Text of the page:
The effects of nitanium maxillary expander appliances on dentofacial structures.Angle Orthod. 2002 Aug; 72(4):344-54.AO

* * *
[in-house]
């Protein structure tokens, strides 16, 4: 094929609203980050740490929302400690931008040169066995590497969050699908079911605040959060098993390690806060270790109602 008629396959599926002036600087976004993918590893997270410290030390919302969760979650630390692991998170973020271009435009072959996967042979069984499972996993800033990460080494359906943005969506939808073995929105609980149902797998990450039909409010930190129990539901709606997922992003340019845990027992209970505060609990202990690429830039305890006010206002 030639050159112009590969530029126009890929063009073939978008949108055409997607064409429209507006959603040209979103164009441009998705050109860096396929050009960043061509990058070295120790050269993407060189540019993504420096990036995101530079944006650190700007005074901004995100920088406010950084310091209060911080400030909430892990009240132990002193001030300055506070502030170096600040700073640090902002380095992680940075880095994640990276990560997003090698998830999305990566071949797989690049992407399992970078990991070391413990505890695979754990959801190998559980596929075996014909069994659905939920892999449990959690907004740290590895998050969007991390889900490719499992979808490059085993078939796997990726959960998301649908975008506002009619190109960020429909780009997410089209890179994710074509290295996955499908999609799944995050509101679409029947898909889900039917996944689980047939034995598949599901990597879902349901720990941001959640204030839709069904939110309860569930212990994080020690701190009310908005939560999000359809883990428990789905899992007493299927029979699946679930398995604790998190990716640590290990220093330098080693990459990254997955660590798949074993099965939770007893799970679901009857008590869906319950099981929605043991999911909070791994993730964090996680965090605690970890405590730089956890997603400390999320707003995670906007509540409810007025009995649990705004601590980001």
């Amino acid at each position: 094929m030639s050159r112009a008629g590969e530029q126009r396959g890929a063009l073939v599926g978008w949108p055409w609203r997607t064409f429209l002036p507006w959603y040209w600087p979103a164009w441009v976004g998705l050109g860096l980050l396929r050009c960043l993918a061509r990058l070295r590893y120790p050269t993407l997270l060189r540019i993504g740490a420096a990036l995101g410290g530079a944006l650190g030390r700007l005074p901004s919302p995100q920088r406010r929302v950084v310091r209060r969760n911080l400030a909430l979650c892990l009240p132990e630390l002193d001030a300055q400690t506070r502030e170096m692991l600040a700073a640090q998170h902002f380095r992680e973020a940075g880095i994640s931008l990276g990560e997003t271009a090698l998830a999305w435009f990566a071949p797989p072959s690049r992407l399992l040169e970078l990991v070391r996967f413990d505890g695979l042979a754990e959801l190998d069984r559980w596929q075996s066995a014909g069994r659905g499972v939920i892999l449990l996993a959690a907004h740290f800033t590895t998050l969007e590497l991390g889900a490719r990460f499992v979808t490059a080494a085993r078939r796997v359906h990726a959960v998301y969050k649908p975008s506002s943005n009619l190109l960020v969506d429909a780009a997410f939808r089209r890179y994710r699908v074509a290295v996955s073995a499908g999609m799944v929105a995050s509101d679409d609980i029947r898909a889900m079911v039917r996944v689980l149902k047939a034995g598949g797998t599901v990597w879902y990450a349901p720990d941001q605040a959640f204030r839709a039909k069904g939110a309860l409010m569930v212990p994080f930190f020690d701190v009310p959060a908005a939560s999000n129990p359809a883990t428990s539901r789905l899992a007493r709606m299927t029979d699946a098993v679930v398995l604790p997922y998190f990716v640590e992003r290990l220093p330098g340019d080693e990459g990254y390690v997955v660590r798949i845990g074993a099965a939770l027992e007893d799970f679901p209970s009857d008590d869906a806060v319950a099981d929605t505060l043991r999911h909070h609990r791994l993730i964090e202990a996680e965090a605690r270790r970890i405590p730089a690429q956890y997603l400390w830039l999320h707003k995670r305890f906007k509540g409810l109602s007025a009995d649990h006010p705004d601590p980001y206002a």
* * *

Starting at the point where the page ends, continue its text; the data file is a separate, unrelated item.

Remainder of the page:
The aim of this study was to determine the sagittal, transverse, and vertical effects of a Nitanium maxillary expansion appliance on dentofacial structures in patients with bilateral posterior cross bites in the permanent dentition. For this purpose, and without distinguishing the skeletal classification, a total of 16 patients (4 boys and 12 girls) with a mean age of 13.8 years and a bilateral posterior crossbite in the permanent dentition were chosen. Lateral and frontal cephalometric radiographs, maxillary and mandibular plaster models and periapical radiographs were obtained from each patient at pretreatment (T1), post-treatment (T2), and at the end of the retention period (T3) time points. The measurements that were obtained from the lateral and frontal cephalometric radiographs and maxillary and mandibular plaster models were evaluated by a Wilcoxon paired 2-sample test. This test compares 3 pairs of time points, the pretreatment (T1) and posttreatment (T2), the pretreatment (T1) and post retention (T3), and the post-treatment (T2) and post retention (T3). Periapical radiographs were used to demonstrate changes in the midpalatal suture. Skeletal expansion occurred simultaneously with dentoalveolar expansion in the transverse plane with the Nitanium maxillary expansion appliance. The upper incisors were extruded and retroclined. Also, the extrusion of the upper first molars caused the mandible to rotate backward and downward. This resulted in an increased vertical dimension of the lower face. It was clinically observed that the posterior cross-bite and mesiopalatal rotation of the upper first molars were improved and that the crowns of these teeth were moved slightly to the distal side.